Welcome to the Washington Predator-Prey Project Website. While various components of this research have been underway since 2016, we began large-scale data collection across the project this summer.
For my research on carnivore-ungulate interactions, this was the second season of collaring white-tailed deer fawns, and the first season collaring elk calves. Thanks to the hard work of our field crew and collaborators, we deployed 27 radio-tracking collars on fawns and 16 collars on elk calves this year. Combined with the 19 collars deployed on fawns last year, we have monitored a total of 62 neonates for the project so far.
So how do we find these newborn animals to study? Sometimes, we can identify if a doe or cow has young by closely observing her behavior, which can indicate the general location of a fawn or calf. We also monitor the locations of GPS (Global Positioning Satellite) collared adult deer and elk, and can often pinpoint a birth site by a substantial reduction in maternal movement. A subset of GPS collared does and cows are fit with transmitters that alert us when they’ve given birth and mark the location of the birth site. By carefully searching these areas we may find the newborn fawn to collar and study.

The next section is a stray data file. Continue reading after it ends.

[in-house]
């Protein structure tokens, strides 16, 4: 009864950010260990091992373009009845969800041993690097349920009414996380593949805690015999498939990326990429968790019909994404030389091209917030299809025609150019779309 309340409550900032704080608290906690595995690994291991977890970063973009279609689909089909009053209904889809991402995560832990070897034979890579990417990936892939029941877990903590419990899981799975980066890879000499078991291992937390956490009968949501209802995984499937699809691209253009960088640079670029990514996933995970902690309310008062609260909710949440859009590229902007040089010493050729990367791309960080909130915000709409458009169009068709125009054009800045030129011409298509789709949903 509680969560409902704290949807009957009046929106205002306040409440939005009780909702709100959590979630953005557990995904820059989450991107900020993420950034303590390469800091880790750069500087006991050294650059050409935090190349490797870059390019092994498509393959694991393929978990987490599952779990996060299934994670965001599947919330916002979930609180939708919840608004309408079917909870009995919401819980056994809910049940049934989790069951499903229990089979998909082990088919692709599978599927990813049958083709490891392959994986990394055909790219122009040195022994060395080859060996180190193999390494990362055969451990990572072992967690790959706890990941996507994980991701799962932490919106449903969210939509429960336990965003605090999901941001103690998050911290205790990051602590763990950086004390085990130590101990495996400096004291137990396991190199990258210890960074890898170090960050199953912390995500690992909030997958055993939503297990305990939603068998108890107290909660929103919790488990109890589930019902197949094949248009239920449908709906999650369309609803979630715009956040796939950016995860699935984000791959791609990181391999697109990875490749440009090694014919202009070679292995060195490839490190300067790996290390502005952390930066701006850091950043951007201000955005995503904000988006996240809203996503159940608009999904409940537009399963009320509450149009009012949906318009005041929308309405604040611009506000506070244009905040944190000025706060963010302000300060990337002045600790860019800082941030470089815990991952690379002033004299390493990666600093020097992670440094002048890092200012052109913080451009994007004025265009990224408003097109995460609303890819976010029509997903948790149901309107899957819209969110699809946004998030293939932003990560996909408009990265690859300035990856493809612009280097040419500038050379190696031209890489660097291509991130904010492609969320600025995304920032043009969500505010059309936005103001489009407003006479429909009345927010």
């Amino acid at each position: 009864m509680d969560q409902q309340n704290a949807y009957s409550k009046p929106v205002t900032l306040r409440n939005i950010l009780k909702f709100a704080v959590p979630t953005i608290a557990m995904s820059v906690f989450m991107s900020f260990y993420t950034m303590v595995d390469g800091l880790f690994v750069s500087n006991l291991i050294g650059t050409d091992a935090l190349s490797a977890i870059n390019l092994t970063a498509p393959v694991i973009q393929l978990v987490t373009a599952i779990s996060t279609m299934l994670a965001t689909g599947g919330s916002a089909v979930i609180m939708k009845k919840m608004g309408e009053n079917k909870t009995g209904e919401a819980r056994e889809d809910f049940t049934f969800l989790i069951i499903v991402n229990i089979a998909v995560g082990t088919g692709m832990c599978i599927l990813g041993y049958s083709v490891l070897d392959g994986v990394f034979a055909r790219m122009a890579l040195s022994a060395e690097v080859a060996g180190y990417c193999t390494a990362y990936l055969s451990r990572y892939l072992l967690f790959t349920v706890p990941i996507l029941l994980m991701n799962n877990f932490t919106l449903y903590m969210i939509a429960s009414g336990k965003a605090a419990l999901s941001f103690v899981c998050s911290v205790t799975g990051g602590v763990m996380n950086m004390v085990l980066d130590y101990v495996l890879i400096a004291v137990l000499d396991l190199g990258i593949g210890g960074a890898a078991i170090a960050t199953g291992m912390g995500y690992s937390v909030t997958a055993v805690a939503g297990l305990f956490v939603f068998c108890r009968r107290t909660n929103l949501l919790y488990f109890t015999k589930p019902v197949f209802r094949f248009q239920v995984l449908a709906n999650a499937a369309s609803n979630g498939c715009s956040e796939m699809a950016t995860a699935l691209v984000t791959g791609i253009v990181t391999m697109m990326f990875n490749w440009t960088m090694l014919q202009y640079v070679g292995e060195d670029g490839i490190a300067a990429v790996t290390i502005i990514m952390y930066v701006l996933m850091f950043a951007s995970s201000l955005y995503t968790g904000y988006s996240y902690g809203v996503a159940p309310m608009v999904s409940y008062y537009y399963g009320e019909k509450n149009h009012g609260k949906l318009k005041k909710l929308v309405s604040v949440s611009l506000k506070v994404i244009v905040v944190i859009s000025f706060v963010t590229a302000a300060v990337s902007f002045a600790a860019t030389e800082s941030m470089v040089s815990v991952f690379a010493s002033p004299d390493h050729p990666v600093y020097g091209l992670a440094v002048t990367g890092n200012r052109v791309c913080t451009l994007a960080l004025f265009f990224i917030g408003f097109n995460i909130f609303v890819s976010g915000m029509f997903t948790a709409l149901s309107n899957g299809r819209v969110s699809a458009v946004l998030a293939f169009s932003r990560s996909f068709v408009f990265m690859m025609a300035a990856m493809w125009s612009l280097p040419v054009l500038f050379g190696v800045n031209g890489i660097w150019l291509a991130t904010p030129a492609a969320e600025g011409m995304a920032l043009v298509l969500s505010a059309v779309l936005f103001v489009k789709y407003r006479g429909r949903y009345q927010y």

Once an animal has been collared, we listen to the radio signal periodically to locate the fawn or calf and check if it is alive. When the collar hasn’t moved for a pre-programmed period of time, the frequency of the radio signal changes to indicate a mortality or dropped collar. We follow this signal to locate the collar and investigate any mortalities to identify the cause of death. Incorporating these data into population models can help us identify which pressures the populations are most sensitive to.
For the next year, we will continue to monitor these and adult ungulate and investigate patterns of mortality and habitat use. Stay tuned to follow our progress get updates from the rest of the team.
- Taylor Ganz